Why I want a Pentium Mac

comment It's time for me to explain, once again, why I think it'd be a good idea to put Mac OS X on Intel processors.
Written by David Coursey, Contributor
commentary It's time for me to explain, once again, why I think it'd be a good idea to put Mac OS X on Intel processors.

I'm doing so because of an opinion column that appears in the current issue of Macworld magazine. The headline, "Mac OS X on Intel? That makes sense for PC makers and PC users--but not for Apple," pretty much tells the story. (I'd link to the column, but Macworld doesn't offer the full text.)

The author of the column, Matt Deatherage, is a seasoned and mostly well-reasoned Apple observer. He suggests that the only people who want to see OS X on Intel are the folks I call "Mac voyeurs"--people who get all frothy thinking about what Apple does but who can be counted on never to buy a Mac. Worse, Deatherage says Apple would inevitably lose control of the operating system, Apple hardware sales would crater, and, because the company depends on hardware revenue to stay afloat, Apple would die.

Well, Matt, I'm a real Apple user and I'd like to see Apple build some Intel-based boxes, though I will add the caveat "only if the OS can be locked to the hardware." By which I mean, only if Apple can create a version of Mac OS X for Intel processors that it can limit for use on Apple manufactured hardware only. If that could be done, I'd think it's a good idea.

Making it an easier switch
This is very different than the free-for-all described in Macworld. Successfully locking down the OS is a pretty big "if," but it's something Apple should seriously explore. On the other hand, isn't Palladium supposed to be Microsoft's way of locking down Windows? So maybe Apple could use a hardware-based approach as well.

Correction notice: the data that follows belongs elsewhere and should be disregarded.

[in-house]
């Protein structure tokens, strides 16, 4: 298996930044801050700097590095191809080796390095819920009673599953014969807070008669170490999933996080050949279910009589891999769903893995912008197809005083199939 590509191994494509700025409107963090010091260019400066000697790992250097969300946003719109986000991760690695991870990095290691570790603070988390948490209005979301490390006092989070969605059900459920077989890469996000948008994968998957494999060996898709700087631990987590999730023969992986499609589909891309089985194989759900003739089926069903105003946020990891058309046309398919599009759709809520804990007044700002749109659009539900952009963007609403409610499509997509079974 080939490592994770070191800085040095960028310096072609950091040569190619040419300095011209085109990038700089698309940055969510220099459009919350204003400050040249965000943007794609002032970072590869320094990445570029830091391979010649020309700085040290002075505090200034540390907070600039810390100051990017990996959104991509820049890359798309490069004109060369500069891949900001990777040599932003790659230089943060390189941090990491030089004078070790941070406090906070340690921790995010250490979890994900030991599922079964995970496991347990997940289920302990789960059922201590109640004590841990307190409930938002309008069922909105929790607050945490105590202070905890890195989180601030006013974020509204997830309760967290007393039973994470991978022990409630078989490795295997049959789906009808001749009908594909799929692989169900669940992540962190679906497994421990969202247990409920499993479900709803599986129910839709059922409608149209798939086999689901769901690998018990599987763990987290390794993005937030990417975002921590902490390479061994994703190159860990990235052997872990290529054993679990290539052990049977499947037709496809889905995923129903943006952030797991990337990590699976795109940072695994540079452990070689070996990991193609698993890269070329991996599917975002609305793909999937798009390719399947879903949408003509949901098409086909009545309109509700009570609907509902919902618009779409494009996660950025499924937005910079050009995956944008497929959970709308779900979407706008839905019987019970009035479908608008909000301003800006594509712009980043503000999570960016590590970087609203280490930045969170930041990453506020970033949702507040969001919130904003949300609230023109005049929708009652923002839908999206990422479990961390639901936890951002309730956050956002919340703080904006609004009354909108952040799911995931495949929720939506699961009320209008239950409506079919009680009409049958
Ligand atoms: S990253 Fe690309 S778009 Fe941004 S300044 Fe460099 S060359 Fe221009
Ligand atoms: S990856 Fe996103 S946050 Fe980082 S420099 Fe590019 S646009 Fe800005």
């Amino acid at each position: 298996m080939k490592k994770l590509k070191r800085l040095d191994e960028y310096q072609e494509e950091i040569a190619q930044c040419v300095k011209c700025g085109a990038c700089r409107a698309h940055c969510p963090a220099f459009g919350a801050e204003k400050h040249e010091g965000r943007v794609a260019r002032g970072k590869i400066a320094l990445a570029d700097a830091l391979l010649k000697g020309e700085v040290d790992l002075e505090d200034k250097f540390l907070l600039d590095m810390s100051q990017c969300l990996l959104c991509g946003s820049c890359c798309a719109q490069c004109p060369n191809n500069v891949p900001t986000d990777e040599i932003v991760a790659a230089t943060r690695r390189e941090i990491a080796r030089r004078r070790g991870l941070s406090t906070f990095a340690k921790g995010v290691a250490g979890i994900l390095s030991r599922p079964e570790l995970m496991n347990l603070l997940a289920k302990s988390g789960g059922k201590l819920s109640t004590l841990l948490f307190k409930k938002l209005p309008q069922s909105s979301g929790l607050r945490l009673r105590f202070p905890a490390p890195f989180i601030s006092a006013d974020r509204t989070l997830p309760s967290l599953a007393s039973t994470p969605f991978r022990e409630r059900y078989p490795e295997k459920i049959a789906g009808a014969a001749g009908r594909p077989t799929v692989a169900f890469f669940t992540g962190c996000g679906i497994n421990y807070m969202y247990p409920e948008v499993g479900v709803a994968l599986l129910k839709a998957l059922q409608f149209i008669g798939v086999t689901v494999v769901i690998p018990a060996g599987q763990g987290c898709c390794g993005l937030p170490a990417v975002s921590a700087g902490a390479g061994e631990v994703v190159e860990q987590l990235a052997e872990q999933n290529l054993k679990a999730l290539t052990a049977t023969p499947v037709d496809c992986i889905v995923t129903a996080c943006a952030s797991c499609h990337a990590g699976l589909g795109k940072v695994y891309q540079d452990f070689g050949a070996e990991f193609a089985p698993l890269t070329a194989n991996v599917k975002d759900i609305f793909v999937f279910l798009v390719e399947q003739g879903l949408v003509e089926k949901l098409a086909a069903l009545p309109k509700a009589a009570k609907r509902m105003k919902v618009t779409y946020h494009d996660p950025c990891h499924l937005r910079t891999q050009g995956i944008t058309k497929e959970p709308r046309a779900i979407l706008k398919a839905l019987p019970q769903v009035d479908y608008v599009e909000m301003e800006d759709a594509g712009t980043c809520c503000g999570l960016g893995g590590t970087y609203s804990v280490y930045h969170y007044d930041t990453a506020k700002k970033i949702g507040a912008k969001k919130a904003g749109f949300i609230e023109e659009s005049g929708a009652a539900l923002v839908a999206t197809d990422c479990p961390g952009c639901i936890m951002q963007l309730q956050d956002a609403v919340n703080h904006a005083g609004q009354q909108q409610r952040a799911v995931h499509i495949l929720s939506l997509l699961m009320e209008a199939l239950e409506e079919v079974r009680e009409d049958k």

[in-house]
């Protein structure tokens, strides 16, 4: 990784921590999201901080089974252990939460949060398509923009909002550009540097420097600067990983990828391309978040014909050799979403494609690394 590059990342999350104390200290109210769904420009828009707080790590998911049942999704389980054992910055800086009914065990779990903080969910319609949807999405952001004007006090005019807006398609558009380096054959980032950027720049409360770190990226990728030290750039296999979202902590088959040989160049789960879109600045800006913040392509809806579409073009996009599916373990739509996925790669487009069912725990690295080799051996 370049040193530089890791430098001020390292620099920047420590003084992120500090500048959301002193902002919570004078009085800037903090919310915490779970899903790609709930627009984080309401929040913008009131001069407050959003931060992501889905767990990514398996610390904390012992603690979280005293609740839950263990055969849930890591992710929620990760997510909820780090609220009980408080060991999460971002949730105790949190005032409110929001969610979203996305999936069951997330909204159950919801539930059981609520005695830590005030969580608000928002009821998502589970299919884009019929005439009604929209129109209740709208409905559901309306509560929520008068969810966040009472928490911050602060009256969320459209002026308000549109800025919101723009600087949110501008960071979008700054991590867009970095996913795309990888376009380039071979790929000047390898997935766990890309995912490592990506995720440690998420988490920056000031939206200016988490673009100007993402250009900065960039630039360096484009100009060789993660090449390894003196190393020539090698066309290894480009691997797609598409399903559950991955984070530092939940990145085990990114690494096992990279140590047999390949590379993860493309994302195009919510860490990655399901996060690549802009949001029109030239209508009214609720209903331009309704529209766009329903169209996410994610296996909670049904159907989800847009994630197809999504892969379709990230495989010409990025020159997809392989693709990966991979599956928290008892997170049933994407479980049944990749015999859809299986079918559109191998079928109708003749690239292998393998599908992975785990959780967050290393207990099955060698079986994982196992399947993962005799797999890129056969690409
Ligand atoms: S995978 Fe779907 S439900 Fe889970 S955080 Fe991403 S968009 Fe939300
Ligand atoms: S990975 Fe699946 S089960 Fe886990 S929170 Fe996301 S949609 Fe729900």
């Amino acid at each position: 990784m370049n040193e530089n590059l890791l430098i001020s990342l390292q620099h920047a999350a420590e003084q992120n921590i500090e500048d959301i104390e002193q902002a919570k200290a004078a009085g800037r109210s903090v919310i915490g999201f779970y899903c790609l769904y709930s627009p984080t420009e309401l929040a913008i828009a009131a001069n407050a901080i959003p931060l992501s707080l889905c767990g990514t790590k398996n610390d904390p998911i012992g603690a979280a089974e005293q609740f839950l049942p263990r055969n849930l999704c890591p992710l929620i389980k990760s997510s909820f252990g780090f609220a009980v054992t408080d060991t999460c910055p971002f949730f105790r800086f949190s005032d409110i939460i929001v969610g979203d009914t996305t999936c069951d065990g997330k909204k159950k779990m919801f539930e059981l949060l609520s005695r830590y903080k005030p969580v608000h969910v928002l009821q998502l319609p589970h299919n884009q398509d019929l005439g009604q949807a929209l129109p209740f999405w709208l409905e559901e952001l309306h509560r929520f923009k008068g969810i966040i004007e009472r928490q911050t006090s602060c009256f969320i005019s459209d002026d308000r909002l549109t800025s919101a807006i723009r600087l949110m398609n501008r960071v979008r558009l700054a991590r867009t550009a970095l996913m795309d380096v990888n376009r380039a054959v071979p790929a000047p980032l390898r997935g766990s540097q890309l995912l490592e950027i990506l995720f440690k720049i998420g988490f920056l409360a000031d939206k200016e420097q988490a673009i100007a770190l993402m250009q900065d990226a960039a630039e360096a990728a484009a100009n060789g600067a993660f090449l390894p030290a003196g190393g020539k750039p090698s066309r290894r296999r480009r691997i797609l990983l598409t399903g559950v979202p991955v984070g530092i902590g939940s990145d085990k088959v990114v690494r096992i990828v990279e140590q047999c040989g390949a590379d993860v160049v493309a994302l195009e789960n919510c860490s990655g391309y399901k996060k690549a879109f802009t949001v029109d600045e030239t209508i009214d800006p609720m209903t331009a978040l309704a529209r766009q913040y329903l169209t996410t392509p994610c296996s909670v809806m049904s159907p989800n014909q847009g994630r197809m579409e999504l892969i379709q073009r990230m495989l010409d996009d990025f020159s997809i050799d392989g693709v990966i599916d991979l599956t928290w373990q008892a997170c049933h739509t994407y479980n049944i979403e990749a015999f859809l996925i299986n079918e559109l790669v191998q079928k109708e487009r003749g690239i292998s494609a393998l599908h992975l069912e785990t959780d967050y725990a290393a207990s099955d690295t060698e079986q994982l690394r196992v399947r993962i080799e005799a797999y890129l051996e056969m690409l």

The reason Apple should do this is to make it easier for Windows users to choose Macintosh. Many people who would otherwise buy a Mac don't do so because the machine won't also run Windows. Sure, there's the Virtual PC Windows emulator for Macs, and it even works pretty well, but it costs extra and just isn't the same as a real Windows PC.

I know there are people who want a dual-boot Mac because I ran into them while researching my book, Mac OS X for Windows Users: A Switcher's Guide, and I've met them many times since, including while talking to would-be customers at the Apple stores I've visited.

I'd think an Intel-based Mac, built with Apple's usual brilliance and priced under US$1,000, would score with consumers. It would, of course, have to run Mac OS X hardware, because the real selling point would be the Apple apps for photography, music, and movies--as well as the stability and ease of use of OS X, Apple's industrial design, and (oh, yes) the ability to switch to Windows whenever that was required.

This Windows option would appeal to people who play games and others who are concerned that some piece of software they need won't be available on Mac. That's a very reasonable concern and one the dual-boot option would address.

Dual-boot happiness
I am not, however, suggesting that Apple should do anything beyond entry-level Intel products. I don't see any advantage to building dual-processor boxes that would only drain sales away from Apple's forthcoming G5 desktops.

As for my prediction, made almost a year ago, that Apple would do an Intel box "within 18 months," I must say that I've seen no movement in that direction--though it may be thinking like that expressed in the Macworld column that's holding things up.

My goal is not to convert Apple users to Intel, or to allow all Intel users to have Mac OS, both of which would be fatal to Apple. But equally fatal would be the unwillingness of most consumers to consider buying any computer that isn't a Windows box. An Intel-based, dual-boot Mac would appeal to many Windows users and introduce them to something they might like more than their PC.

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